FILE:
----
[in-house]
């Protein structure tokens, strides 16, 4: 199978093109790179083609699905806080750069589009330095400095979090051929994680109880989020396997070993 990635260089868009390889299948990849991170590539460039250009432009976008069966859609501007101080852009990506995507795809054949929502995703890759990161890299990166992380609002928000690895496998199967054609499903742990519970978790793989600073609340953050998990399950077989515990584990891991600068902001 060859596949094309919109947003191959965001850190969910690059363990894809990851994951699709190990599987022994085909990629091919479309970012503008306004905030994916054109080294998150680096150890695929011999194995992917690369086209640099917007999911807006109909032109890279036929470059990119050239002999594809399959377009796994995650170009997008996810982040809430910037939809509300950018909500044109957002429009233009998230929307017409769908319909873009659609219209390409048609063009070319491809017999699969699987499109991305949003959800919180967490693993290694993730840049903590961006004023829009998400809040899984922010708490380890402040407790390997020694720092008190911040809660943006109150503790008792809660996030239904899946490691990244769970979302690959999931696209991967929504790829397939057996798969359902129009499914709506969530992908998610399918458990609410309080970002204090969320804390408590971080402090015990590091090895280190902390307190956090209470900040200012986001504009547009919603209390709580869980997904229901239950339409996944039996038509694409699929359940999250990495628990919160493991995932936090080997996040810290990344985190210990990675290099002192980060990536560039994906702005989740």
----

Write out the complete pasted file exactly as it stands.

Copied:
[in-house]
């Protein structure tokens, strides 16, 4: 199978093109790179083609699905806080750069589009330095400095979090051929994680109880989020396997070993 990635260089868009390889299948990849991170590539460039250009432009976008069966859609501007101080852009990506995507795809054949929502995703890759990161890299990166992380609002928000690895496998199967054609499903742990519970978790793989600073609340953050998990399950077989515990584990891991600068902001 060859596949094309919109947003191959965001850190969910690059363990894809990851994951699709190990599987022994085909990629091919479309970012503008306004905030994916054109080294998150680096150890695929011999194995992917690369086209640099917007999911807006109909032109890279036929470059990119050239002999594809399959377009796994995650170009997008996810982040809430910037939809509300950018909500044109957002429009233009998230929307017409769908319909873009659609219209390409048609063009070319491809017999699969699987499109991305949003959800919180967490693993290694993730840049903590961006004023829009998400809040899984922010708490380890402040407790390997020694720092008190911040809660943006109150503790008792809660996030239904899946490691990244769970979302690959999931696209991967929504790829397939057996798969359902129009499914709506969530992908998610399918458990609410309080970002204090969320804390408590971080402090015990590091090895280190902390307190956090209470900040200012986001504009547009919603209390709580869980997904229901239950339409996944039996038509694409699929359940999250990495628990919160493991995932936090080997996040810290990344985190210990990675290099002192980060990536560039994906702005989740």